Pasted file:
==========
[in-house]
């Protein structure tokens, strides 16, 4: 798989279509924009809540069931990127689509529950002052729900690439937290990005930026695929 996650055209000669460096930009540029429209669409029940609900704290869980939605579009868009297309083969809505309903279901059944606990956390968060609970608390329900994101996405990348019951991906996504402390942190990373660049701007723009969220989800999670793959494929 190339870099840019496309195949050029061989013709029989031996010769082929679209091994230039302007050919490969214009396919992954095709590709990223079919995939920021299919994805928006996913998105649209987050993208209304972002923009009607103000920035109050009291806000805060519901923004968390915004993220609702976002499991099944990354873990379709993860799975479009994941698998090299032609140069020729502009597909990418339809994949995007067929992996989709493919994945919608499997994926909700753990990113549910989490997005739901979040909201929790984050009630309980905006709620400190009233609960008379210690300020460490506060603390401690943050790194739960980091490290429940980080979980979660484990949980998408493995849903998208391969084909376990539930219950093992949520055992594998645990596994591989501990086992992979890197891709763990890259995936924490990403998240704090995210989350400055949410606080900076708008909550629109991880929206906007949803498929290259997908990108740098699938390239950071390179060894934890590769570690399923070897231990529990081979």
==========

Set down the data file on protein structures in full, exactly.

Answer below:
[in-house]
């Protein structure tokens, strides 16, 4: 798989279509924009809540069931990127689509529950002052729900690439937290990005930026695929 996650055209000669460096930009540029429209669409029940609900704290869980939605579009868009297309083969809505309903279901059944606990956390968060609970608390329900994101996405990348019951991906996504402390942190990373660049701007723009969220989800999670793959494929 190339870099840019496309195949050029061989013709029989031996010769082929679209091994230039302007050919490969214009396919992954095709590709990223079919995939920021299919994805928006996913998105649209987050993208209304972002923009009607103000920035109050009291806000805060519901923004968390915004993220609702976002499991099944990354873990379709993860799975479009994941698998090299032609140069020729502009597909990418339809994949995007067929992996989709493919994945919608499997994926909700753990990113549910989490997005739901979040909201929790984050009630309980905006709620400190009233609960008379210690300020460490506060603390401690943050790194739960980091490290429940980080979980979660484990949980998408493995849903998208391969084909376990539930219950093992949520055992594998645990596994591989501990086992992979890197891709763990890259995936924490990403998240704090995210989350400055949410606080900076708008909550629109991880929206906007949803498929290259997908990108740098699938390239950071390179060894934890590769570690399923070897231990529990081979």